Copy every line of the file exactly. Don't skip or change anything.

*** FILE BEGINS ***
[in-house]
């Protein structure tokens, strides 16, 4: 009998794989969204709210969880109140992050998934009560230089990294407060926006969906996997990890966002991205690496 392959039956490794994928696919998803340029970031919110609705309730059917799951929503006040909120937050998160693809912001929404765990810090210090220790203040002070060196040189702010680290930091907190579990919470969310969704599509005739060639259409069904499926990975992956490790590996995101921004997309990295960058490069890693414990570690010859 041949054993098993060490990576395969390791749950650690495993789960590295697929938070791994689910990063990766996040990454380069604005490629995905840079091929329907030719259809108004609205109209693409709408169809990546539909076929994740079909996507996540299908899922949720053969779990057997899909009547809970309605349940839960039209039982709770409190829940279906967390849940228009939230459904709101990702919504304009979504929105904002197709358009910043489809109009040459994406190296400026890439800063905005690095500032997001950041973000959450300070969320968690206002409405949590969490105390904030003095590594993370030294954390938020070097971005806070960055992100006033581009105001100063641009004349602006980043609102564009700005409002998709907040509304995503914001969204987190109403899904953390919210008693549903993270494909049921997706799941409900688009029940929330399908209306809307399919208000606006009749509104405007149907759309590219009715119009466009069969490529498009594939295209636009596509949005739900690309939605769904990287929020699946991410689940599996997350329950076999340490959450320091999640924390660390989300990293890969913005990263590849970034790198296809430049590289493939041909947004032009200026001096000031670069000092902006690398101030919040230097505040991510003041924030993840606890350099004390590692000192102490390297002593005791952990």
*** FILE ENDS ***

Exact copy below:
[in-house]
């Protein structure tokens, strides 16, 4: 009998794989969204709210969880109140992050998934009560230089990294407060926006969906996997990890966002991205690496 392959039956490794994928696919998803340029970031919110609705309730059917799951929503006040909120937050998160693809912001929404765990810090210090220790203040002070060196040189702010680290930091907190579990919470969310969704599509005739060639259409069904499926990975992956490790590996995101921004997309990295960058490069890693414990570690010859 041949054993098993060490990576395969390791749950650690495993789960590295697929938070791994689910990063990766996040990454380069604005490629995905840079091929329907030719259809108004609205109209693409709408169809990546539909076929994740079909996507996540299908899922949720053969779990057997899909009547809970309605349940839960039209039982709770409190829940279906967390849940228009939230459904709101990702919504304009979504929105904002197709358009910043489809109009040459994406190296400026890439800063905005690095500032997001950041973000959450300070969320968690206002409405949590969490105390904030003095590594993370030294954390938020070097971005806070960055992100006033581009105001100063641009004349602006980043609102564009700005409002998709907040509304995503914001969204987190109403899904953390919210008693549903993270494909049921997706799941409900688009029940929330399908209306809307399919208000606006009749509104405007149907759309590219009715119009466009069969490529498009594939295209636009596509949005739900690309939605769904990287929020699946991410689940599996997350329950076999340490959450320091999640924390660390989300990293890969913005990263590849970034790198296809430049590289493939041909947004032009200026001096000031670069000092902006690398101030919040230097505040991510003041924030993840606890350099004390590692000192102490390297002593005791952990």